SBA Report Spells Good News for Small Business in 2018

Entrepreneurship has reached unprecedented new levels of popularity—it seems everyone is striving to become a business owner nowadays. It’s an aspiration that, just a few years ago, wasn’t anywhere near as “cool” as it is today.

Indeed, there are numerous statistics now confirming this trend, including incredible news from the recent 2017 SBA report which shows that small businesses are now lasting longer than ever before.

When it comes to the standard business survival rate, entrepreneurs like you are enjoying a substantial boost in first-year business survival rates.

As the SBA reports, from 2005 to 2015, an average of 78.5% of new businesses managed to stay in operations throughout their first year.

But in an incredible, unprecedented change, the first-year survival rate from 2015 to 2016 jumped to 79.9%.

The over 1% increase signals excellent news for entrepreneurs in an increasingly competitive small business sector.

Crunching the Numbers

A breakdown of the data shows exactly what kinds of changes have occurred.

For example, in 2008, the SBA reports that there were a total of 487,673 startups. However, in the same year, there were also 470,550 closures.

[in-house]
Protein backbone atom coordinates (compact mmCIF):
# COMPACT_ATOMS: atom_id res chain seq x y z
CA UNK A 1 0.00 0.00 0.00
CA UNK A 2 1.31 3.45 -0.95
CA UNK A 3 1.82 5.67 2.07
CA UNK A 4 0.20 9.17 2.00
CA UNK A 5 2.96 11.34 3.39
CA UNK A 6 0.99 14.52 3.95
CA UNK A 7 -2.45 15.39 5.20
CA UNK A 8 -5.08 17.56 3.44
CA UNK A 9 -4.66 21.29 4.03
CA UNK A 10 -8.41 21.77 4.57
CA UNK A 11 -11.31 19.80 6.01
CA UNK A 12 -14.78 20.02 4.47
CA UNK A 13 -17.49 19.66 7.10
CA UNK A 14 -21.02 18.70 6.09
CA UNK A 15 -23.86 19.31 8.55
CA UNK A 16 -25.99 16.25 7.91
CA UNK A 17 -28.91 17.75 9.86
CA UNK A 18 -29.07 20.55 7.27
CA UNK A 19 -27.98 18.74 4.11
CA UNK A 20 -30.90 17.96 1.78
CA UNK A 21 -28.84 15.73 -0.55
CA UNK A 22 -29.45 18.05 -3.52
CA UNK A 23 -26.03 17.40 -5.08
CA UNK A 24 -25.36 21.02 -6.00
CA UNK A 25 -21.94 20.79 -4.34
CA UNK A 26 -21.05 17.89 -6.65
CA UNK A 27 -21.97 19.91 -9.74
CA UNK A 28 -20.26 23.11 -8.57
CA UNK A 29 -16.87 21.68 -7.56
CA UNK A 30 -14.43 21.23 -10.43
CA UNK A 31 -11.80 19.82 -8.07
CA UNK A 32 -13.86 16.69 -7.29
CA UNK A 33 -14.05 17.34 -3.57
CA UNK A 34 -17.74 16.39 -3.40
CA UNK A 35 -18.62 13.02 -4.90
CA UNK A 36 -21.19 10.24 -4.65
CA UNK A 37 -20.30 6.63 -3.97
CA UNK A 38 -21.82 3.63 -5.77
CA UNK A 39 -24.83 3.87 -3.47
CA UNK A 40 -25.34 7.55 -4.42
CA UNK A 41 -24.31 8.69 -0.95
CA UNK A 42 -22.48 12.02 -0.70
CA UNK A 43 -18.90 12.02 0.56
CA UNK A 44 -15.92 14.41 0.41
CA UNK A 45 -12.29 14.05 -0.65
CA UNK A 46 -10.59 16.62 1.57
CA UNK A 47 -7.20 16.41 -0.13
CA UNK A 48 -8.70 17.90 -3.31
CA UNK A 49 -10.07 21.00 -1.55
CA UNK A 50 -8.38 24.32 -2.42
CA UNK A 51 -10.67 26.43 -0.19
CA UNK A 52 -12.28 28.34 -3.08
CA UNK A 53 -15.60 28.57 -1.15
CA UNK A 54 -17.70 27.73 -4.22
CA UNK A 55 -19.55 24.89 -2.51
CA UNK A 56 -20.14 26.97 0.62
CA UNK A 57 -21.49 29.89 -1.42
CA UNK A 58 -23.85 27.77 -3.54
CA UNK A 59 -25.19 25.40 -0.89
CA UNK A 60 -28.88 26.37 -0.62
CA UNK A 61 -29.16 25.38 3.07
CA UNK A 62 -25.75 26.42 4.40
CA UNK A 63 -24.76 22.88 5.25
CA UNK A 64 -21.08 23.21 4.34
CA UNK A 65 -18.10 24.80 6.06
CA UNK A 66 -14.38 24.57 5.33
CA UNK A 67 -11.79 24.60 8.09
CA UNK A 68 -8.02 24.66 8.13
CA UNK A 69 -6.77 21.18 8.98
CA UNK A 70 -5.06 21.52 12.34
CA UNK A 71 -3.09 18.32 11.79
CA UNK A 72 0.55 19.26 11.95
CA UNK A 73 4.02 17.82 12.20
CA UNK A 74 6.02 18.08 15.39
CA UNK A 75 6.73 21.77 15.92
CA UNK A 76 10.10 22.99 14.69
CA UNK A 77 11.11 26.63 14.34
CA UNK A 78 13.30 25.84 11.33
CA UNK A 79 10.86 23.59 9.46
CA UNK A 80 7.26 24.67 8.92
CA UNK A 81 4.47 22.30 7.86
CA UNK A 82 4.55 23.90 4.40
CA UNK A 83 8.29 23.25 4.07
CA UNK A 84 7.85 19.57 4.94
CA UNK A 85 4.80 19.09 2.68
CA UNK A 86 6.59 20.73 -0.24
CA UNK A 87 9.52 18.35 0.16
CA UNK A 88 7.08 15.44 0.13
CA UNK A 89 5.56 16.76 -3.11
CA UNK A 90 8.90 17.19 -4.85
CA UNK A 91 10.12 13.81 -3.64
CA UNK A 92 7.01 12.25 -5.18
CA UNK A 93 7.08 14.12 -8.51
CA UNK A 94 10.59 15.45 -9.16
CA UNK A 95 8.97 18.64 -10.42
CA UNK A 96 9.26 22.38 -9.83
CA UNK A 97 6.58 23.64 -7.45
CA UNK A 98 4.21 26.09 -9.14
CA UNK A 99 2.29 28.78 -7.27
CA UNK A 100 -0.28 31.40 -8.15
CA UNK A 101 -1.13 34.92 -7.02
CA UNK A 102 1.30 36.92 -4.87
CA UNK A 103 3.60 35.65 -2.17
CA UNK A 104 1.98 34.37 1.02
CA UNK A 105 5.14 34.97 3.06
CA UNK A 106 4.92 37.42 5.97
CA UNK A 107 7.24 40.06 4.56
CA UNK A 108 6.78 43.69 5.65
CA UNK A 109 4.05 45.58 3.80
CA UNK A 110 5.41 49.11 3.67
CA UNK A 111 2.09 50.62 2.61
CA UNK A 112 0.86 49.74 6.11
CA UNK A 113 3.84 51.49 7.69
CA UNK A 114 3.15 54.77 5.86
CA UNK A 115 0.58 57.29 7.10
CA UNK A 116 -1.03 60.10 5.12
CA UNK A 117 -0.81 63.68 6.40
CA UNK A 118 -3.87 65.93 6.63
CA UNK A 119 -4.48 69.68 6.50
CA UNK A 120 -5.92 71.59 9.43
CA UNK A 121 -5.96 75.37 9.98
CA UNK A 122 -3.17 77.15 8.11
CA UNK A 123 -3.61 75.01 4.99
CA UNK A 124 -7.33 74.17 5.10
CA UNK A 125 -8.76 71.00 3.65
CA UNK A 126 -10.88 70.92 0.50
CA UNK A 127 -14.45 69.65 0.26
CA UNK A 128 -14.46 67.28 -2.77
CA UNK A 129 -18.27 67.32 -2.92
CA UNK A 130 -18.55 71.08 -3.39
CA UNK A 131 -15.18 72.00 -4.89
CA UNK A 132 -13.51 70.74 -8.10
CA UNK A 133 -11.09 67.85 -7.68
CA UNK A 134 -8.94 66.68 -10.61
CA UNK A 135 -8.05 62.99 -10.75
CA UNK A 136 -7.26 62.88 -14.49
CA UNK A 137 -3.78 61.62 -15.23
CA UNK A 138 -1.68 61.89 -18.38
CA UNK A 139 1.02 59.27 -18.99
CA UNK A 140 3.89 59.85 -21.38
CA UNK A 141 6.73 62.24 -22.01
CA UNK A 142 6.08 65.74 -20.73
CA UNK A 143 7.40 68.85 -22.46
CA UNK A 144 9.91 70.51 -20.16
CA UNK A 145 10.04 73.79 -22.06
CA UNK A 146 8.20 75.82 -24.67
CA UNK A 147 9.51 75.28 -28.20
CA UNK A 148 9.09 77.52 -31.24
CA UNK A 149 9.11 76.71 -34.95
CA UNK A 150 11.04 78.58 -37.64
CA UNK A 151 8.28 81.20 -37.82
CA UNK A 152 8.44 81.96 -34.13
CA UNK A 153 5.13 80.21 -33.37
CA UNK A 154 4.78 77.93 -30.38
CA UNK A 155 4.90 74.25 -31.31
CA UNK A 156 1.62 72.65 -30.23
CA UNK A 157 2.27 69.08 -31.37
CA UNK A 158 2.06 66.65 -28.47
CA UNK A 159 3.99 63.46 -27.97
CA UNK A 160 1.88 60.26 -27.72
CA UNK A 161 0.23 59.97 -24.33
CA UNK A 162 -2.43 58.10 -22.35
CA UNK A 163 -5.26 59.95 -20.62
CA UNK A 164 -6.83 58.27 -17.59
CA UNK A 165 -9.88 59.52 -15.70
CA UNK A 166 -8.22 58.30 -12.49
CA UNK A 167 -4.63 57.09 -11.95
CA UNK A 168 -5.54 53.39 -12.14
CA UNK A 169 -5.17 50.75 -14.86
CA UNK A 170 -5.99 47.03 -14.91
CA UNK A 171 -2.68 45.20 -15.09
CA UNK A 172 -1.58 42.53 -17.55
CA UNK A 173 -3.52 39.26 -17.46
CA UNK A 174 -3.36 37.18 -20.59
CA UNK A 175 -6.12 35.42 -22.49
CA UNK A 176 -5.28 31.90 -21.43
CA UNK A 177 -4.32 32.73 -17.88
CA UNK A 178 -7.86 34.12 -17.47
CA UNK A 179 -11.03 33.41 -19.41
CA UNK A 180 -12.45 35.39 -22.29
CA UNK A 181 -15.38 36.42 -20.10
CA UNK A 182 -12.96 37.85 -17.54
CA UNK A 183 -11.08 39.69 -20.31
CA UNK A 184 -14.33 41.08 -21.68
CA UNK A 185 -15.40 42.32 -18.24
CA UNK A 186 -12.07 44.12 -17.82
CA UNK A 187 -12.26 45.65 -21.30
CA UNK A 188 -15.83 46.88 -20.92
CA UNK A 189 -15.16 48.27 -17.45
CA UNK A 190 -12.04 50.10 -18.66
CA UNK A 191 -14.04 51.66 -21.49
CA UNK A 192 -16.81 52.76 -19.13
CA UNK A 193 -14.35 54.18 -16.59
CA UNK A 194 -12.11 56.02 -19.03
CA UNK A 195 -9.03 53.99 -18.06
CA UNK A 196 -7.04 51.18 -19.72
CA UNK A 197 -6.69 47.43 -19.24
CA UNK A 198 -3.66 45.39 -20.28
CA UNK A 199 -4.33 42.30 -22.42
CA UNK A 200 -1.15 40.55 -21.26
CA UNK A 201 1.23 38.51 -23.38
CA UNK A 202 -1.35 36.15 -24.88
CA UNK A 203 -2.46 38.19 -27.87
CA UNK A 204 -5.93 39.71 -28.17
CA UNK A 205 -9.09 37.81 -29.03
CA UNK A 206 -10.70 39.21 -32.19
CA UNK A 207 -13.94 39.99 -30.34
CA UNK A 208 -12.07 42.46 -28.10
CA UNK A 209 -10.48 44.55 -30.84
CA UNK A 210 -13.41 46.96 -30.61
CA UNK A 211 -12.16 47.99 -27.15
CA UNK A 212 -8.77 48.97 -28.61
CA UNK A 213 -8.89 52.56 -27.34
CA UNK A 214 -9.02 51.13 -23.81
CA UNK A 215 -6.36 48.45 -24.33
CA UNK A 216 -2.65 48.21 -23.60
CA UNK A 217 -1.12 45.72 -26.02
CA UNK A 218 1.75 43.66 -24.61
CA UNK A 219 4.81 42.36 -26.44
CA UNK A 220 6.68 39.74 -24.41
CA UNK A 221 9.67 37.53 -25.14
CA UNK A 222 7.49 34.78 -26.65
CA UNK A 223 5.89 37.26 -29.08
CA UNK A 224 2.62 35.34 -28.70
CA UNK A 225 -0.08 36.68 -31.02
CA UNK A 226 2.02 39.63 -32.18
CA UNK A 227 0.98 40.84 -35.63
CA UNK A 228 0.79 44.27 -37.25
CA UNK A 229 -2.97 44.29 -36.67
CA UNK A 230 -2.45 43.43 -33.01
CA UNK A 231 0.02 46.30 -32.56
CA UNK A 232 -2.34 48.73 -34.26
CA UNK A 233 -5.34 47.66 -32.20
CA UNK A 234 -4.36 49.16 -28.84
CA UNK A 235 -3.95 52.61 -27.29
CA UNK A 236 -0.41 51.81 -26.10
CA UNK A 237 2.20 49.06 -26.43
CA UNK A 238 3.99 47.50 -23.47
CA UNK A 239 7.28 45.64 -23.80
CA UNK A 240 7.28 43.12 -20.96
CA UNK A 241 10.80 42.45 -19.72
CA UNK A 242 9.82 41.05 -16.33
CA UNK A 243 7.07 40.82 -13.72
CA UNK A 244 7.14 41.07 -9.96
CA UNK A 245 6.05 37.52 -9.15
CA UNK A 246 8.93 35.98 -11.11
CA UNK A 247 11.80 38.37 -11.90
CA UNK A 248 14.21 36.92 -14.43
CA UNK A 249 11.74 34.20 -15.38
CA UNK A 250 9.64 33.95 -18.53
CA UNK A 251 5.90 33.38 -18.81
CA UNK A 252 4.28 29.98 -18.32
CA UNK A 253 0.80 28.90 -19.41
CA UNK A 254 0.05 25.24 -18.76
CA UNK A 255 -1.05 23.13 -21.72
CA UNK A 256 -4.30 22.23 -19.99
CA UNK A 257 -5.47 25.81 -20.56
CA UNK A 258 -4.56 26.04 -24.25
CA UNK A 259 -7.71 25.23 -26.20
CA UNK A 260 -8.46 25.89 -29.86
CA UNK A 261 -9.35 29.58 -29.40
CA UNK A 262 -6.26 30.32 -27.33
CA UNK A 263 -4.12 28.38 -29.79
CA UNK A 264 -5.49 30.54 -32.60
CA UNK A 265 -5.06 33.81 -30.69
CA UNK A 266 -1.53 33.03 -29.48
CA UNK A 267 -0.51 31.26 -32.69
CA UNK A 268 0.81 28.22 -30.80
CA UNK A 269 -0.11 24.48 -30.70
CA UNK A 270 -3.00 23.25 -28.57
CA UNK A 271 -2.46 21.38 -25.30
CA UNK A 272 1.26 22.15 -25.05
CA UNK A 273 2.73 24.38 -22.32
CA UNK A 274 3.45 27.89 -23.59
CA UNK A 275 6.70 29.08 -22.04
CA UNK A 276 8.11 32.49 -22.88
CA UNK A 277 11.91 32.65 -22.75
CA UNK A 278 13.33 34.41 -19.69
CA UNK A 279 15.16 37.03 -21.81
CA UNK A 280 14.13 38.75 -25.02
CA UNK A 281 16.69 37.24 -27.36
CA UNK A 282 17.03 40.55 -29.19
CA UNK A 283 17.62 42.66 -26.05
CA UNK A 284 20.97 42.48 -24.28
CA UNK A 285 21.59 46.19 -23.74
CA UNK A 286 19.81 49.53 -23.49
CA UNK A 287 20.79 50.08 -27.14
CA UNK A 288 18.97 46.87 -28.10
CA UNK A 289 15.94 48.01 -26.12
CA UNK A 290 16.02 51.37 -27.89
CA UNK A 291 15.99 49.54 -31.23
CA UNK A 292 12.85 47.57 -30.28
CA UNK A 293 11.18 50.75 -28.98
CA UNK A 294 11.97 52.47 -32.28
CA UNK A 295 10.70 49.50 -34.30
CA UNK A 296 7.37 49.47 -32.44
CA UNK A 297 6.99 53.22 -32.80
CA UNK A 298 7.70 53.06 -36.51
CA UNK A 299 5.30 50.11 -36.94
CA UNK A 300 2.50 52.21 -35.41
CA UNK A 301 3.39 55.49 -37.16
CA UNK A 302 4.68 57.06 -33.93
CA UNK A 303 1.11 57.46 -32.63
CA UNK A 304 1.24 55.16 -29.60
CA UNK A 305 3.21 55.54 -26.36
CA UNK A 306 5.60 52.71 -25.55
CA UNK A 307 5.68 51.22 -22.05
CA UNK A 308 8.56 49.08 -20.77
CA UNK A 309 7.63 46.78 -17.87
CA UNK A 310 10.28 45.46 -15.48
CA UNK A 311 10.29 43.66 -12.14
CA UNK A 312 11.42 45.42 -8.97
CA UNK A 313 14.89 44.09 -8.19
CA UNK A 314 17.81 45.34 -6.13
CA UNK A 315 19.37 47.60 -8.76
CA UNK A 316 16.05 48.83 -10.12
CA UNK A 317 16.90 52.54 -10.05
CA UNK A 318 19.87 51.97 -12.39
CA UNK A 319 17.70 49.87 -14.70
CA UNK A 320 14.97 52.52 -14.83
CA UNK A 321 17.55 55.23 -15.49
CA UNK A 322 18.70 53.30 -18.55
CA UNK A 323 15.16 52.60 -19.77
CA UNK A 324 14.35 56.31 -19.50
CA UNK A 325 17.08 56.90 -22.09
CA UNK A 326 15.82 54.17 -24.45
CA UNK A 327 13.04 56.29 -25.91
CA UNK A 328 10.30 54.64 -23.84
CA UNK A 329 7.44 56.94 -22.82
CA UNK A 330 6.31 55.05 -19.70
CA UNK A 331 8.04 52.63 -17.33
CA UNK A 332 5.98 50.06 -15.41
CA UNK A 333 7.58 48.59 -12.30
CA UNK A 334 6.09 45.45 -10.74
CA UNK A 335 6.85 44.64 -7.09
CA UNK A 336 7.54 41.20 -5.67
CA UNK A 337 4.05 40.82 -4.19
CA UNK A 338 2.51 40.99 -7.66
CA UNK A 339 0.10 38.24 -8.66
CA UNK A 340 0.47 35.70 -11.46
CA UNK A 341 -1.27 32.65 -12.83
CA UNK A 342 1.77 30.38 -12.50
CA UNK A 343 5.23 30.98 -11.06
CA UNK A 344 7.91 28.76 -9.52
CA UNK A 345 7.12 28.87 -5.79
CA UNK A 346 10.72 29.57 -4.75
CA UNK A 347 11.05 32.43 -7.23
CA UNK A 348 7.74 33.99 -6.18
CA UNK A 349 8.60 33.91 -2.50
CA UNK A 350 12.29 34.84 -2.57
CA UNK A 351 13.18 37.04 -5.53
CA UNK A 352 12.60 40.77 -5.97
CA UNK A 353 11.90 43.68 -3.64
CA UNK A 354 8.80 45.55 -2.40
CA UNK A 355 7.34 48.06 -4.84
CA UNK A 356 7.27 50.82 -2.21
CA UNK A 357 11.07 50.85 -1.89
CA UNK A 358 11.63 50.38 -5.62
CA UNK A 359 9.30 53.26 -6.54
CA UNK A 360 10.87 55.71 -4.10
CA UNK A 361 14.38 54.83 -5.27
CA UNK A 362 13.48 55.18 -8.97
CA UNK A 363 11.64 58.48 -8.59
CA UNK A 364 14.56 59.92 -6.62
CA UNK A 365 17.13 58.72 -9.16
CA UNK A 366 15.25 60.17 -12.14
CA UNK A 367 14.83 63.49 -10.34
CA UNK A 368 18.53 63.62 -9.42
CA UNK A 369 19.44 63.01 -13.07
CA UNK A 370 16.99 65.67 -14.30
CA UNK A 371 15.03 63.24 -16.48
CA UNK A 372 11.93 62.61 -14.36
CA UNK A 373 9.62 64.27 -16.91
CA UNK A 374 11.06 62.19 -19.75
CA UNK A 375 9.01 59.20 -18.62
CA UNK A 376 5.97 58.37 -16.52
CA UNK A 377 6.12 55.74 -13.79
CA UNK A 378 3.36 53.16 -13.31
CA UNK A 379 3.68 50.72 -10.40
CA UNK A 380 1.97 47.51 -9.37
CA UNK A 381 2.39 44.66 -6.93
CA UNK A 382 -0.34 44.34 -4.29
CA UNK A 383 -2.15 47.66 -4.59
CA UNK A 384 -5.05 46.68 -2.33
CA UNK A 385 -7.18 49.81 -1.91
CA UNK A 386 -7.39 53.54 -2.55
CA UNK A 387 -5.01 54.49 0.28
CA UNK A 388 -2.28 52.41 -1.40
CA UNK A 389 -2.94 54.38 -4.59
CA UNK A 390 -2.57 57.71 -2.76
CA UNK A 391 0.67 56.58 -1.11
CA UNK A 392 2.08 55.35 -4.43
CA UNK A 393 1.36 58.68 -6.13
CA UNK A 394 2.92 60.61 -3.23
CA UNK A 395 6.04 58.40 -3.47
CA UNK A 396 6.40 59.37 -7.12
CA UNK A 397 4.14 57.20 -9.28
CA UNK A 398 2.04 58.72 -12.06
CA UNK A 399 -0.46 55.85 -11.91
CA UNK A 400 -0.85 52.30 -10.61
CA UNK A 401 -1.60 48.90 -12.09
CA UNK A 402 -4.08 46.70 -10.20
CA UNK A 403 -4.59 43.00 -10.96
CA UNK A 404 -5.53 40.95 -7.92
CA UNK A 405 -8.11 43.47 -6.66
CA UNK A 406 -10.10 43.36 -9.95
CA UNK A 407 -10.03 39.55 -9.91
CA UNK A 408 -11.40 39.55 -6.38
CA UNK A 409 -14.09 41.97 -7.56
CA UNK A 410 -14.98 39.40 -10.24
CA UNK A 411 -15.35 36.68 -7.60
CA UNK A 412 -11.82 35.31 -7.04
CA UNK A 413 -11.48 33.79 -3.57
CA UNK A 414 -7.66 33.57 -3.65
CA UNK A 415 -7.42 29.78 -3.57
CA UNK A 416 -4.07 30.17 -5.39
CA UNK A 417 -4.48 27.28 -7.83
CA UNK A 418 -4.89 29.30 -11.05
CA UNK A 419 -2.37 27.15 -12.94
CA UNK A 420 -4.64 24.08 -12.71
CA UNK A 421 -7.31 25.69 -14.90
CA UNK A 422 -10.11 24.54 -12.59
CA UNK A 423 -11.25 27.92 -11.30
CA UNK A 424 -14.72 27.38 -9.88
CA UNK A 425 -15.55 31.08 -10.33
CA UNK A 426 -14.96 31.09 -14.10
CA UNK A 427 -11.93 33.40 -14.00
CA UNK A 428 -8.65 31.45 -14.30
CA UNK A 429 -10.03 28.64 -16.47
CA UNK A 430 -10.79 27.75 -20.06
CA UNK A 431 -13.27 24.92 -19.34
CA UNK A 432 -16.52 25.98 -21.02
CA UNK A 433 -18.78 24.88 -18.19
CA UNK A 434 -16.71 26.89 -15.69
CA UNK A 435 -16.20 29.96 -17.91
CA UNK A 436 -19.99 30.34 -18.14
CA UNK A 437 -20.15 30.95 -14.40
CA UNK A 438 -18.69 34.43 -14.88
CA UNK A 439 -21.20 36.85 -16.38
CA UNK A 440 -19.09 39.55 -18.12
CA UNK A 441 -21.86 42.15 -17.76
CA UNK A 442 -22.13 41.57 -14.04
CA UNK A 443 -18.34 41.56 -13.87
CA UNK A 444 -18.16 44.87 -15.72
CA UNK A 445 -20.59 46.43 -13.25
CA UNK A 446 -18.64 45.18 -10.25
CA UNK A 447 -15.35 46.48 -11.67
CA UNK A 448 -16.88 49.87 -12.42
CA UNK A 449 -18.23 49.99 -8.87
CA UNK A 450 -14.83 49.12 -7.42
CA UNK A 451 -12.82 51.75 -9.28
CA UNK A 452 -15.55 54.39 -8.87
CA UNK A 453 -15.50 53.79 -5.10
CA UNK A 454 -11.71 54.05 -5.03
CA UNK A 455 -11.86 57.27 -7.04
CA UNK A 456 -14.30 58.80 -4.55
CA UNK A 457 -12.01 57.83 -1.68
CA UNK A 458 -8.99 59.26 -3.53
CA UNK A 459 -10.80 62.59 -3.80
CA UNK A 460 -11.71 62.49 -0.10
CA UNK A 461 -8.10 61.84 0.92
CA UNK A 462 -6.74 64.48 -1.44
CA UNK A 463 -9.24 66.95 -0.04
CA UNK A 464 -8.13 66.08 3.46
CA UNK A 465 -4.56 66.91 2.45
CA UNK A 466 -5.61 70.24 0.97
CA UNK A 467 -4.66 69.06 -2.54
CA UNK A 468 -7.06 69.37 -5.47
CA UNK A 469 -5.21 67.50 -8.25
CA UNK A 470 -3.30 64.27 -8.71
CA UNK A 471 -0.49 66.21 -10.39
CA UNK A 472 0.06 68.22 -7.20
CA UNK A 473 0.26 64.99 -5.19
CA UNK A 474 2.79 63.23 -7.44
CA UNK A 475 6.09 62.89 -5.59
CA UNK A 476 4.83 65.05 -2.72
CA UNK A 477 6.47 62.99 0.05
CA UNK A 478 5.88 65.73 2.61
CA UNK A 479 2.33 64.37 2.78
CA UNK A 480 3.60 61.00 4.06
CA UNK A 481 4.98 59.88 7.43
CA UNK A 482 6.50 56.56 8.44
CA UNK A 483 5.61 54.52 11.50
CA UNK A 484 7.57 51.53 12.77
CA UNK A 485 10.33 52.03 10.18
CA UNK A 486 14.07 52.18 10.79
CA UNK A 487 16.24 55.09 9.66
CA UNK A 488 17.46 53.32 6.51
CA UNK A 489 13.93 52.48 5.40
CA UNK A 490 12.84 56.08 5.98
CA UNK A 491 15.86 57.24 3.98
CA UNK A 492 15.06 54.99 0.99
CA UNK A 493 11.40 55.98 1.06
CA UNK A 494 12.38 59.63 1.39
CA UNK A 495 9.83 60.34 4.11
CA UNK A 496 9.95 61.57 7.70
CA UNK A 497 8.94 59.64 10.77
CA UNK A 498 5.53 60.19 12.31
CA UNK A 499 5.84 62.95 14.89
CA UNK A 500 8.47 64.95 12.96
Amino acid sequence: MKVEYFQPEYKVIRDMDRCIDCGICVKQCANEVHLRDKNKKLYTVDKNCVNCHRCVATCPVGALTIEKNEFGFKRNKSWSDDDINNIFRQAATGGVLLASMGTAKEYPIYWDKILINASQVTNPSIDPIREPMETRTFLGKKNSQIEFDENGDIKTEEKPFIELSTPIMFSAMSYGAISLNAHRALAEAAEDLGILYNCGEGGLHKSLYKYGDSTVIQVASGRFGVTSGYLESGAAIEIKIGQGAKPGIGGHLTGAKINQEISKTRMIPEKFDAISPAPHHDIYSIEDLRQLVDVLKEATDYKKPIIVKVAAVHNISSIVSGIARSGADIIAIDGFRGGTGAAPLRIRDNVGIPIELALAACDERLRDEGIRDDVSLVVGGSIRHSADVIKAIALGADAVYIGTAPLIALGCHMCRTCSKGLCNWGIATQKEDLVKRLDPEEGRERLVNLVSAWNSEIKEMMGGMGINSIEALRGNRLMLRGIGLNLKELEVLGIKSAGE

That’s a difference of roughly 17,000—though, by the year 2014, that gap closed substantially to only 391,553 closures compared to 403,902 startups.

Though it’s not only first-year performances doing well. Regarding longer-term five year statistics, the numbers are clear: companies are managing to sustain themselves for extended periods of time.

As the SBA report shows, approximately 50% of all small businesses last five years or longer. In 2006, some of the lowest 5-year survival rates were reported at around 45.4%. By 2011, higher averages of about 51.0% were seen.
Predictably, though, the figures do gradually drop over much more extended periods of time. This is to be expected, and in no way does it indicate any volatility in the marketplace. For example, by the ten year mark, only about one-third of businesses survived. There are a variety of factors that contribute to this; many have nothing to do with entrepreneurial shortcomings.

Why The SBA Report Matters

Overall, the recent SBA findings are good news for your current (or future) business due to a few, key reasons.

First, entrepreneur confidence is often an indicator of economic strength and stability. An economy that lacks capital tends to resist startups because of the amount of risk required to get a company up and running. When more businesses are willing to start—and can manage to stay afloat for a year or more—it indicates a marketplace with high potential for growth.